However, the ultimate example came during another ride in a friend's trailer. It was a two-horse slant-load, and her horse was in the front stall, so Snickers got lucky and received that nice little triangle section in the back. I might note that it wasn't exactly large, and Snickers' isn't particularly small, either. She didn't tie her horse, and since I was indifferent, I didn't tie Snickers, either. The horses seemed to get along just fine. Off we went to our ride. Within the first five minutes, there was a lot of sudden hoof movement, and then everyone was holding still. It sounded like they were fine, so we went ahead to our ride, which was a 40 minute drive on the freeway and down the busiest highway in Idaho (which is pretty busy, by the way). Little did we know, this was the view everyone behind us was getting:

2012-05-20 15.28.52.jpg

Now, I tie in the trailer. :)
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    02-05-2013, 12:12 AM
  #2
Trained
Quite agile & flexible, isn't he?
     
    02-05-2013, 12:17 AM
  #3
Yearling
Apparently. And determined haha.
     
    02-05-2013, 12:20 AM
  #4
Super Moderator
I guess I don't get it, why is it bad for him to have his head out like that? Just the possibility of debris/etc getting on his face/in his eyes?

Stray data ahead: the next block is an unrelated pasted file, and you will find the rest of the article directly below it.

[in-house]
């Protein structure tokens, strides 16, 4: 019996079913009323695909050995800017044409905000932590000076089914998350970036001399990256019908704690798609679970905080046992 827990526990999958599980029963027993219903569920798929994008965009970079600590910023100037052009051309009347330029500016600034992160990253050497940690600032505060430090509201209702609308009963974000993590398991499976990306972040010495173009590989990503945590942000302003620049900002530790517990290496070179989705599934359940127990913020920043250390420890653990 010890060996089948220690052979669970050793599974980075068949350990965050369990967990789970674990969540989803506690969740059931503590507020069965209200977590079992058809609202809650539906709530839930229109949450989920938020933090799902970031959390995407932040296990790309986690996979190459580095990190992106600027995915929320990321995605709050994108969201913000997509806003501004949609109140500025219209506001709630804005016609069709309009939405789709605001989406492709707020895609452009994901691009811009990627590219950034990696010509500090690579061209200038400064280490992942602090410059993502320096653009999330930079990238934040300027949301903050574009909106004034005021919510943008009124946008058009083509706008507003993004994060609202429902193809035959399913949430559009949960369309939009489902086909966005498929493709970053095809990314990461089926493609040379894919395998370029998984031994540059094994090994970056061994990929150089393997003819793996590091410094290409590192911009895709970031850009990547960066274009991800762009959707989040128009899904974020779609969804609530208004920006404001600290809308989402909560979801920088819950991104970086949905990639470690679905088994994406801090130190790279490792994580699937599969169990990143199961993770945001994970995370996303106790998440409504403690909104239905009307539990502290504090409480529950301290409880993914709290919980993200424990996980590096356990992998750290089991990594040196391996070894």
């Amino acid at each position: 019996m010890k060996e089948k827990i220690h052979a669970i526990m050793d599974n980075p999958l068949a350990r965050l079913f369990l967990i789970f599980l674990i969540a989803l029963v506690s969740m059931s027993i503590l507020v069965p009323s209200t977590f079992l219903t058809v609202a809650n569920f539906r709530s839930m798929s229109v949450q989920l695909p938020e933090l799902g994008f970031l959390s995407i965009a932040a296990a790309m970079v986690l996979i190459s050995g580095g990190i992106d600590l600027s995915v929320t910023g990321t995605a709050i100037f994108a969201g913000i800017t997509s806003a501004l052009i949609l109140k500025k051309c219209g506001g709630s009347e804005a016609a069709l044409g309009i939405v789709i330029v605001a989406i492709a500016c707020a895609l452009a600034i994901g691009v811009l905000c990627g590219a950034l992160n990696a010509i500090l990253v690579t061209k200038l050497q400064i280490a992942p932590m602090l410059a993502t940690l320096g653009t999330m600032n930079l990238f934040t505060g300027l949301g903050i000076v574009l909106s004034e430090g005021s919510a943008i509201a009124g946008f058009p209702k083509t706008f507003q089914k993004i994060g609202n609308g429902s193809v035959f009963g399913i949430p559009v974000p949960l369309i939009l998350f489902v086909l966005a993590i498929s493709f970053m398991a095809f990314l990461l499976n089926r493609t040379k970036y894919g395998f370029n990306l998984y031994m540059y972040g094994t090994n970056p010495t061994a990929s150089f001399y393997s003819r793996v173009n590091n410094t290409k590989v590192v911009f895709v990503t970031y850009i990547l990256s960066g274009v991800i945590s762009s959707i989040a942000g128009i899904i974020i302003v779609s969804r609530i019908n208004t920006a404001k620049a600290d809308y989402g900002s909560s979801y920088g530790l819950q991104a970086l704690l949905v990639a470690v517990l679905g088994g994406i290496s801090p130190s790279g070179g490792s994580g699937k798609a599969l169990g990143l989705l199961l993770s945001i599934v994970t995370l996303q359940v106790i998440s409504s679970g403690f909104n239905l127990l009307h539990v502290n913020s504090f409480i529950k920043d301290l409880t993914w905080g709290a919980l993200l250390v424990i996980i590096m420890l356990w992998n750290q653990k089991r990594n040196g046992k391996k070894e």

I never tie Lacey in the trailer either and she always ends up riding backwards, peering out the back too (she doesn't stick her head OUT like Snickers did -you have a silly, very cute, boy!!- but she always ends up looking out the back). I figure that if she's happy riding weird ways, who am I to stop her? Haha
She rarely gets to ride in a trailer these days so I suppose it's sort of moot point for me, but knowledge for future horses, right?
     
    02-05-2013, 12:29 AM
  #5
Yearling
Riding backward isn't the issue, really. It's the moving around that I'm worried about - it took some serious twisting and pushing to get himself into that position. I was a little worried he might have injured himself, but he was okay that time. However, I don't want to risk him trying to move around again, whether it's twisting and pushing or deciding he should go ahead and climb right out. Not to mention that he could have caused issues with the other horse as well.

But yes, I have a dork of a horse. I love him to death though :)
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    02-05-2013, 12:33 AM
  #6
Green Broke